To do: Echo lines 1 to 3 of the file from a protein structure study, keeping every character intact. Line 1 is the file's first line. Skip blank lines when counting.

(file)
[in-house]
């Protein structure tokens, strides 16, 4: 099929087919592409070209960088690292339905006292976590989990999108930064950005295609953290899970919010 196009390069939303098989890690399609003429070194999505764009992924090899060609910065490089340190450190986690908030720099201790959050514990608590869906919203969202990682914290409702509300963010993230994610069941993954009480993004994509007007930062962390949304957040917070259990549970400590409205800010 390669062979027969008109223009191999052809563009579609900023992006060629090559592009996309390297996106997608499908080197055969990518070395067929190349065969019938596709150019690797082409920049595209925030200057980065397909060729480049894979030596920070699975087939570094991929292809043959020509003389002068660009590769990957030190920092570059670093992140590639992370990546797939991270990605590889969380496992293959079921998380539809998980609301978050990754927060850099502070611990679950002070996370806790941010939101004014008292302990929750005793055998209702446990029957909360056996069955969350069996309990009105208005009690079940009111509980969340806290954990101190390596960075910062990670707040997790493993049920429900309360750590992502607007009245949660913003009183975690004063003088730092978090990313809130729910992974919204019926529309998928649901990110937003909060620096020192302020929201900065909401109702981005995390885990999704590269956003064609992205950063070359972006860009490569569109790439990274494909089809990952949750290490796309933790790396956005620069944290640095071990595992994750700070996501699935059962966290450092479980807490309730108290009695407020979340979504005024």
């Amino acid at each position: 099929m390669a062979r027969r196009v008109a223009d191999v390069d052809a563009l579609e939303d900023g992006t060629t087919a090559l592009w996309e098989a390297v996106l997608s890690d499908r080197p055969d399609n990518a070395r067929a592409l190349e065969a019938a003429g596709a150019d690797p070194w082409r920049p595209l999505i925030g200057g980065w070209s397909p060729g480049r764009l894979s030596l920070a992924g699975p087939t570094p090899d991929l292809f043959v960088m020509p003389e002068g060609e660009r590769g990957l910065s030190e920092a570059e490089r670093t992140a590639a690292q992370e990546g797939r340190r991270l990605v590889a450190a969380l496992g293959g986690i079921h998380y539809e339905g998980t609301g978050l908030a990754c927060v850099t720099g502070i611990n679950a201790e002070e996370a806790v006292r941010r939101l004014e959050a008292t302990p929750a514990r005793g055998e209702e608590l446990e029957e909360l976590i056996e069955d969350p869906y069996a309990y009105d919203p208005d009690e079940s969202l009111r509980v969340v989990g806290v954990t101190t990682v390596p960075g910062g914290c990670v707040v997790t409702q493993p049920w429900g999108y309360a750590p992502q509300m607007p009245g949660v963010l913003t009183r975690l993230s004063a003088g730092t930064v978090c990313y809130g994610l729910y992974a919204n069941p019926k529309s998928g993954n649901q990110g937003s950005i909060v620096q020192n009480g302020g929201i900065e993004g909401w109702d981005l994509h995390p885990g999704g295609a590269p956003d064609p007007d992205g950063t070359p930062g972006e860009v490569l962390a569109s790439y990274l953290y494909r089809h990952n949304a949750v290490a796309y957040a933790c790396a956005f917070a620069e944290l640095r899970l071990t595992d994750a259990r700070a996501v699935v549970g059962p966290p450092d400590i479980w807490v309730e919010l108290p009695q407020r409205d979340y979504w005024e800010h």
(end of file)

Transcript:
[in-house]
């Protein structure tokens, strides 16, 4: 099929087919592409070209960088690292339905006292976590989990999108930064950005295609953290899970919010 196009390069939303098989890690399609003429070194999505764009992924090899060609910065490089340190450190986690908030720099201790959050514990608590869906919203969202990682914290409702509300963010993230994610069941993954009480993004994509007007930062962390949304957040917070259990549970400590409205800010 390669062979027969008109223009191999052809563009579609900023992006060629090559592009996309390297996106997608499908080197055969990518070395067929190349065969019938596709150019690797082409920049595209925030200057980065397909060729480049894979030596920070699975087939570094991929292809043959020509003389002068660009590769990957030190920092570059670093992140590639992370990546797939991270990605590889969380496992293959079921998380539809998980609301978050990754927060850099502070611990679950002070996370806790941010939101004014008292302990929750005793055998209702446990029957909360056996069955969350069996309990009105208005009690079940009111509980969340806290954990101190390596960075910062990670707040997790493993049920429900309360750590992502607007009245949660913003009183975690004063003088730092978090990313809130729910992974919204019926529309998928649901990110937003909060620096020192302020929201900065909401109702981005995390885990999704590269956003064609992205950063070359972006860009490569569109790439990274494909089809990952949750290490796309933790790396956005620069944290640095071990595992994750700070996501699935059962966290450092479980807490309730108290009695407020979340979504005024």
């Amino acid at each position: 099929m390669a062979r027969r196009v008109a223009d191999v390069d052809a563009l579609e939303d900023g992006t060629t087919a090559l592009w996309e098989a390297v996106l997608s890690d499908r080197p055969d399609n990518a070395r067929a592409l190349e065969a019938a003429g596709a150019d690797p070194w082409r920049p595209l999505i925030g200057g980065w070209s397909p060729g480049r764009l894979s030596l920070a992924g699975p087939t570094p090899d991929l292809f043959v960088m020509p003389e002068g060609e660009r590769g990957l910065s030190e920092a570059e490089r670093t992140a590639a690292q992370e990546g797939r340190r991270l990605v590889a450190a969380l496992g293959g986690i079921h998380y539809e339905g998980t609301g978050l908030a990754c927060v850099t720099g502070i611990n679950a201790e002070e996370a806790v006292r941010r939101l004014e959050a008292t302990p929750a514990r005793g055998e209702e608590l446990e029957e909360l976590i056996e069955d969350p869906y069996a309990y009105d919203p208005d009690e079940s969202l009111r509980v969340v989990g806290v954990t101190t990682v390596p960075g910062g914290c990670v707040v997790t409702q493993p049920w429900g999108y309360a750590p992502q509300m607007p009245g949660v963010l913003t009183r975690l993230s004063a003088g730092t930064v978090c990313y809130g994610l729910y992974a919204n069941p019926k529309s998928g993954n649901q990110g937003s950005i909060v620096q020192n009480g302020g929201i900065e993004g909401w109702d981005l994509h995390p885990g999704g295609a590269p956003d064609p007007d992205g950063t070359p930062g972006e860009v490569l962390a569109s790439y990274l953290y494909r089809h990952n949304a949750v290490a796309y957040a933790c790396a956005f917070a620069e944290l640095r899970l071990t595992d994750a259990r700070a996501v699935v549970g059962p966290p450092d400590i479980w807490v309730e919010l108290p009695q407020r409205d979340y979504w005024e800010h």